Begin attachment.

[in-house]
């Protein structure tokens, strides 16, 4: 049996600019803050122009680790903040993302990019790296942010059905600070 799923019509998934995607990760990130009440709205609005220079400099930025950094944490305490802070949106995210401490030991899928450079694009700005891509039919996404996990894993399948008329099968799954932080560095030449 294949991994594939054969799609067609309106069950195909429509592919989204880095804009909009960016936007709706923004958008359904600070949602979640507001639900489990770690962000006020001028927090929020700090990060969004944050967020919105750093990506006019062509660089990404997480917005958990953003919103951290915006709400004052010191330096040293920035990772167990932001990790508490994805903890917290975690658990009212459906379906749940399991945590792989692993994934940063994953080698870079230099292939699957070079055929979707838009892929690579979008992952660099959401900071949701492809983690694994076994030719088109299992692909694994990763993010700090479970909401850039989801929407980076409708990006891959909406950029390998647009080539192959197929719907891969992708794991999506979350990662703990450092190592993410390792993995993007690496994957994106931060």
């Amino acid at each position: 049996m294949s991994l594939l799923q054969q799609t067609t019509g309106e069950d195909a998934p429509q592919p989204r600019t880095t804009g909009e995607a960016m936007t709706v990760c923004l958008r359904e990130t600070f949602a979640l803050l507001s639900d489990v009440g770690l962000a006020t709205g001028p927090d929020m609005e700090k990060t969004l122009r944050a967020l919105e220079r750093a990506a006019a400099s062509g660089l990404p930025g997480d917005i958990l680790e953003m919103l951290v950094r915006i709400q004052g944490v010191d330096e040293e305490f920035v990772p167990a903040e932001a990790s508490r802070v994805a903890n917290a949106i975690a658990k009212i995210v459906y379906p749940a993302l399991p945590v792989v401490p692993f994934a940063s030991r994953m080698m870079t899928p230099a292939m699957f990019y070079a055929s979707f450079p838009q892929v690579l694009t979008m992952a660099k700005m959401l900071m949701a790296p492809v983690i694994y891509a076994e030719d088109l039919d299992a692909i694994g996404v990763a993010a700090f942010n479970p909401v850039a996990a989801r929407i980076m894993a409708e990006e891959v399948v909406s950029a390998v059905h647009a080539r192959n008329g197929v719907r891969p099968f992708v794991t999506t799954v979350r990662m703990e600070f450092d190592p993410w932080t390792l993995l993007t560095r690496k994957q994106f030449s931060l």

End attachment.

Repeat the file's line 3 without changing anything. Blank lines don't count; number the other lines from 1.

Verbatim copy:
């Amino acid at each position: 049996m294949s991994l594939l799923q054969q799609t067609t019509g309106e069950d195909a998934p429509q592919p989204r600019t880095t804009g909009e995607a960016m936007t709706v990760c923004l958008r359904e990130t600070f949602a979640l803050l507001s639900d489990v009440g770690l962000a006020t709205g001028p927090d929020m609005e700090k990060t969004l122009r944050a967020l919105e220079r750093a990506a006019a400099s062509g660089l990404p930025g997480d917005i958990l680790e953003m919103l951290v950094r915006i709400q004052g944490v010191d330096e040293e305490f920035v990772p167990a903040e932001a990790s508490r802070v994805a903890n917290a949106i975690a658990k009212i995210v459906y379906p749940a993302l399991p945590v792989v401490p692993f994934a940063s030991r994953m080698m870079t899928p230099a292939m699957f990019y070079a055929s979707f450079p838009q892929v690579l694009t979008m992952a660099k700005m959401l900071m949701a790296p492809v983690i694994y891509a076994e030719d088109l039919d299992a692909i694994g996404v990763a993010a700090f942010n479970p909401v850039a996990a989801r929407i980076m894993a409708e990006e891959v399948v909406s950029a390998v059905h647009a080539r192959n008329g197929v719907r891969p099968f992708v794991t999506t799954v979350r990662m703990e600070f450092d190592p993410w932080t390792l993995l993007t560095r690496k994957q994106f030449s931060l």